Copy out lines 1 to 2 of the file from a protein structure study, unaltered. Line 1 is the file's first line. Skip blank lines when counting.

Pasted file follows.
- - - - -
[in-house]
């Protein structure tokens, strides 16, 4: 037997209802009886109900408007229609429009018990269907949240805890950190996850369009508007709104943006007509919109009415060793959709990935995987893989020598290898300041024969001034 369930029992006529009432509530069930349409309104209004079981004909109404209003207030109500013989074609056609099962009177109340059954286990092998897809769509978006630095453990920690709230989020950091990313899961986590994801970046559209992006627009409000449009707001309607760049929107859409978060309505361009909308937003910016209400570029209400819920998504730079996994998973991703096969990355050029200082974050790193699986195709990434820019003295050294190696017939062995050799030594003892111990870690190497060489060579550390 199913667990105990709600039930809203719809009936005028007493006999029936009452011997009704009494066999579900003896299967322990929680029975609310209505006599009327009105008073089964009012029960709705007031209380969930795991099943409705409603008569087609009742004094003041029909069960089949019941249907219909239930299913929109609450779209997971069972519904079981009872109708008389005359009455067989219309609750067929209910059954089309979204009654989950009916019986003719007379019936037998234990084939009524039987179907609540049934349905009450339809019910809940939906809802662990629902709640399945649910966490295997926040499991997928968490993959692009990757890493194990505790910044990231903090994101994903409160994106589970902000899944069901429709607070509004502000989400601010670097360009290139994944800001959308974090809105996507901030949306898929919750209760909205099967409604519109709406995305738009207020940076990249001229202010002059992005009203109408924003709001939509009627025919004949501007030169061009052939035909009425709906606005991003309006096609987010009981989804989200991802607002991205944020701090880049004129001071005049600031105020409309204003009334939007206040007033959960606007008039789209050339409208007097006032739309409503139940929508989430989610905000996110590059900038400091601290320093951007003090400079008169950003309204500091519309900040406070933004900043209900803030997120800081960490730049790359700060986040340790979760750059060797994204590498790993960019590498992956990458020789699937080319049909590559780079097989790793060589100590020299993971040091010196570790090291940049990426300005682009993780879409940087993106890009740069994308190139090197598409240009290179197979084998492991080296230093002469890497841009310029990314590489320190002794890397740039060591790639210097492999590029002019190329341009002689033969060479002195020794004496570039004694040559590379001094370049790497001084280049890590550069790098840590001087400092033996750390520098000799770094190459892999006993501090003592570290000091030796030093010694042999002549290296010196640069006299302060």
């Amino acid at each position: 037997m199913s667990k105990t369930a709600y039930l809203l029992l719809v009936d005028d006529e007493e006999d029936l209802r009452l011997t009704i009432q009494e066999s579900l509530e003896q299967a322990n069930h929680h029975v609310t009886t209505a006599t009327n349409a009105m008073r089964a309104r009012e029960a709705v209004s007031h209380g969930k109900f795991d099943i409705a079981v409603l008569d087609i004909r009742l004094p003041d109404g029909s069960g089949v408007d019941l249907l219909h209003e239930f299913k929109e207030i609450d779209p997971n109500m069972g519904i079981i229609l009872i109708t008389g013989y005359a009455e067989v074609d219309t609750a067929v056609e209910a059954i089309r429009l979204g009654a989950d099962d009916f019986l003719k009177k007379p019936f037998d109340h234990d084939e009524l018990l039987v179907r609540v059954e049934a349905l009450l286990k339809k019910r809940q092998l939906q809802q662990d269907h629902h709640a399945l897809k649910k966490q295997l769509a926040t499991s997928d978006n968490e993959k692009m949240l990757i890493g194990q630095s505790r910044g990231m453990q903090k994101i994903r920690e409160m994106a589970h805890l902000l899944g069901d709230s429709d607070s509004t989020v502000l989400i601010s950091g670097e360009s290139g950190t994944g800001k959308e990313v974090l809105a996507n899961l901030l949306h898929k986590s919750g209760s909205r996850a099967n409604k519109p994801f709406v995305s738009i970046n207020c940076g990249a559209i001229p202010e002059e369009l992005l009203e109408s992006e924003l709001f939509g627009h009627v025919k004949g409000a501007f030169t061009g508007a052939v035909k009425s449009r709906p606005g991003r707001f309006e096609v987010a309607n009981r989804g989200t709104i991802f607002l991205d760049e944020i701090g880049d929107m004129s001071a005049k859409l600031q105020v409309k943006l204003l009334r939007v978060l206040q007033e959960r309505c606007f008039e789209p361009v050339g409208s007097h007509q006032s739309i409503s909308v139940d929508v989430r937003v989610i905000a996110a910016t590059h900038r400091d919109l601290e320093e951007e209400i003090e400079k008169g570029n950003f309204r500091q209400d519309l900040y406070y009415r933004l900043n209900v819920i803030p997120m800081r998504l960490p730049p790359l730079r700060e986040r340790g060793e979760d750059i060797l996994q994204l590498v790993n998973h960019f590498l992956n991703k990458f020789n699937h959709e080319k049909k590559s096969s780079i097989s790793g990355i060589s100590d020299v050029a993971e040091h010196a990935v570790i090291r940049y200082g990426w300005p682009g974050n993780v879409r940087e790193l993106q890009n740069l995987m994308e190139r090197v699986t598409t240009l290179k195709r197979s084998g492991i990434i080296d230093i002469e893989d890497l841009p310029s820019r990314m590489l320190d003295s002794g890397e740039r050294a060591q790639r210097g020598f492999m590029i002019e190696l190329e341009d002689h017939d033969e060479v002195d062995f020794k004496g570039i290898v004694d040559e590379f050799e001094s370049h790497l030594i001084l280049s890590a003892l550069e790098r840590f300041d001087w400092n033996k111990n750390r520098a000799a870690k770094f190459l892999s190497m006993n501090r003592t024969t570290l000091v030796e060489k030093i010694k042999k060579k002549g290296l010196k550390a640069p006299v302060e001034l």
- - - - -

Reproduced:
[in-house]
């Protein structure tokens, strides 16, 4: 037997209802009886109900408007229609429009018990269907949240805890950190996850369009508007709104943006007509919109009415060793959709990935995987893989020598290898300041024969001034 369930029992006529009432509530069930349409309104209004079981004909109404209003207030109500013989074609056609099962009177109340059954286990092998897809769509978006630095453990920690709230989020950091990313899961986590994801970046559209992006627009409000449009707001309607760049929107859409978060309505361009909308937003910016209400570029209400819920998504730079996994998973991703096969990355050029200082974050790193699986195709990434820019003295050294190696017939062995050799030594003892111990870690190497060489060579550390 199913667990105990709600039930809203719809009936005028007493006999029936009452011997009704009494066999579900003896299967322990929680029975609310209505006599009327009105008073089964009012029960709705007031209380969930795991099943409705409603008569087609009742004094003041029909069960089949019941249907219909239930299913929109609450779209997971069972519904079981009872109708008389005359009455067989219309609750067929209910059954089309979204009654989950009916019986003719007379019936037998234990084939009524039987179907609540049934349905009450339809019910809940939906809802662990629902709640399945649910966490295997926040499991997928968490993959692009990757890493194990505790910044990231903090994101994903409160994106589970902000899944069901429709607070509004502000989400601010670097360009290139994944800001959308974090809105996507901030949306898929919750209760909205099967409604519109709406995305738009207020940076990249001229202010002059992005009203109408924003709001939509009627025919004949501007030169061009052939035909009425709906606005991003309006096609987010009981989804989200991802607002991205944020701090880049004129001071005049600031105020409309204003009334939007206040007033959960606007008039789209050339409208007097006032739309409503139940929508989430989610905000996110590059900038400091601290320093951007003090400079008169950003309204500091519309900040406070933004900043209900803030997120800081960490730049790359700060986040340790979760750059060797994204590498790993960019590498992956990458020789699937080319049909590559780079097989790793060589100590020299993971040091010196570790090291940049990426300005682009993780879409940087993106890009740069994308190139090197598409240009290179197979084998492991080296230093002469890497841009310029990314590489320190002794890397740039060591790639210097492999590029002019190329341009002689033969060479002195020794004496570039004694040559590379001094370049790497001084280049890590550069790098840590001087400092033996750390520098000799770094190459892999006993501090003592570290000091030796030093010694042999002549290296010196640069006299302060």